The expression, “With friends like you, who needs enemies?” is an apt summary of
a major problem for current US foreign policy. It has subtly pervaded the US
presidential election, but neither candidate is willing to confront this
Here’s the issue: A number of supposed allies of the United
States don’t act as friends. In fact, they are major headaches, often subverting
US goals and interests. But to avoid conflict and, for Obama, to look successful
to the domestic audience, Washington pretends that everything is
Consider, for example, Pakistan.
The US has given billions
of dollars to that country in exchange for supposedly helping keeping the lid on
Afghanistan – and especially to ensure the Taliban does not return to power –
and to fight terrorism, especially al-Qaida.
In reality, Pakistan
supports the Taliban, wages a terrorist war on India, and hasn’t been all that
helpful in fighting al-Qaida. It would be interesting to see the US intelligence
document evaluating how high up in Pakistan’s government was the knowledge that
Osama bin Laden was “hiding out” a few blocks from a Pakistani military complex.
The fact that Pakistan threw into prison a local doctor whose work helped find
bin Laden indicates which side that regime is on.
regime is ferociously oppressing the Christian minority, becoming more Islamist,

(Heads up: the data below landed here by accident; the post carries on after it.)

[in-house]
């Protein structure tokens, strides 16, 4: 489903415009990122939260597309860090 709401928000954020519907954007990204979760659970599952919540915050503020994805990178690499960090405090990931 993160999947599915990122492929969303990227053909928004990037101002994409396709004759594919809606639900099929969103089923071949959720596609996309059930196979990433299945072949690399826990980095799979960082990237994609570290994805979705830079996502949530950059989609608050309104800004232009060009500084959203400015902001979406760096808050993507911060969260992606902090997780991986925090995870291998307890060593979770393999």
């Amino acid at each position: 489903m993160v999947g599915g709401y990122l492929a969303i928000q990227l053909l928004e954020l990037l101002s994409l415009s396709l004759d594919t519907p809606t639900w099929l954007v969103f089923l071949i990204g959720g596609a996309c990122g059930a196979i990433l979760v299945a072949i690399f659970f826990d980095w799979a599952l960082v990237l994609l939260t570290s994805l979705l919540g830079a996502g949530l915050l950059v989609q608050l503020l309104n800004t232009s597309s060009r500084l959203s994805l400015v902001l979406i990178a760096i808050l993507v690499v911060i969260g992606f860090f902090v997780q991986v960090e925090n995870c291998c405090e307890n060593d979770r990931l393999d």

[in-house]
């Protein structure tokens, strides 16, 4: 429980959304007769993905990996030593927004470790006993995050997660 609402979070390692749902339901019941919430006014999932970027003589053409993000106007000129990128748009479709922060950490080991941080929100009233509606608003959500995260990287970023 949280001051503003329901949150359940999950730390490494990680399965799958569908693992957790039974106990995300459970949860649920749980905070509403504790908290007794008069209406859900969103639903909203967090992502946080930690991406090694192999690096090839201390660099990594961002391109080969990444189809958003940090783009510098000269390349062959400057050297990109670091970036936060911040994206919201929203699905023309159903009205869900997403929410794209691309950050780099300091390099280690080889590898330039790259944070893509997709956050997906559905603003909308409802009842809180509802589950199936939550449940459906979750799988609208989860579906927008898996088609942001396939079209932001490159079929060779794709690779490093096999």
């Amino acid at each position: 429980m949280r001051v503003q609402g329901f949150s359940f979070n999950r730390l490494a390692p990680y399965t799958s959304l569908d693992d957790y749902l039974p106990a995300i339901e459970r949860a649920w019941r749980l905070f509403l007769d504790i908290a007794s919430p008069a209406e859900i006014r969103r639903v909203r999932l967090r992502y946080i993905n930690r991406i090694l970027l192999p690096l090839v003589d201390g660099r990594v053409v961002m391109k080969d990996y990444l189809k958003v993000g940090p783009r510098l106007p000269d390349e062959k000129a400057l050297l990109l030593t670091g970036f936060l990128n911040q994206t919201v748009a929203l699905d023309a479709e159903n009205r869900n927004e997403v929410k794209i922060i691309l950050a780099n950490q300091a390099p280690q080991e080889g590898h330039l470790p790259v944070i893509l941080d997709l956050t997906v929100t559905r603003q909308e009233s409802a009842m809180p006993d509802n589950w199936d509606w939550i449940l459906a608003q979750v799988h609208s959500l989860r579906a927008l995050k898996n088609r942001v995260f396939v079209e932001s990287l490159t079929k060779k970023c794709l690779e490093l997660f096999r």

and giving women the usual treatment existing in such societies. Obama claims to
be protecting women and religious minorities yet lifts not a finger in Pakistan.
And rather than be a force against terrorism, the Pakistani government has been
sponsoring a terrorist war against India.
After the horrible massacre of
civilians in Mumbai, it became clear that the attack was sponsored and planned
by Pakistan using terrorists trained and enjoying safe haven in Pakistan. India
was left helpless as Pakistan simply refused to cooperate with the investigation
or to turn over terrorists from the group responsible. In short, the United
States is massively subsidizing a major sponsor of international
Yet for the US government to admit that the Pakistani
government is more enemy than friend would make it even more uncooperative and
might lead to attacks on the US embassy and diplomats. Pretending that a regime
like Pakistan’ s is helpful – and continuing to fork over US taxpayer money to
it – is a huge temptation. Only if the regime in question does something
obviously horrible – and even the bin Laden case wasn’t sufficient to sour the
White House on Pakistan – will the situation change.
Of course, some
measures have been taken but basically Pakistan isn’t paying for its behavior.
Consequently, it will continue acting in a hostile way, subsidized by the United
The scope of this problem becomes clear if you add to this list
such places as Egypt, Lebanon, Qatar, Saudi Arabia, the Palestinian Authority,
Turkey, Venezuela, Bolivia and several other countries in a similar
Take Egypt, for example. The country is now governed by a
radical, anti-American, anti-Semitic government dedicated to spreading jihad,
imposing Shari’a law and driving US influence from the region. It could be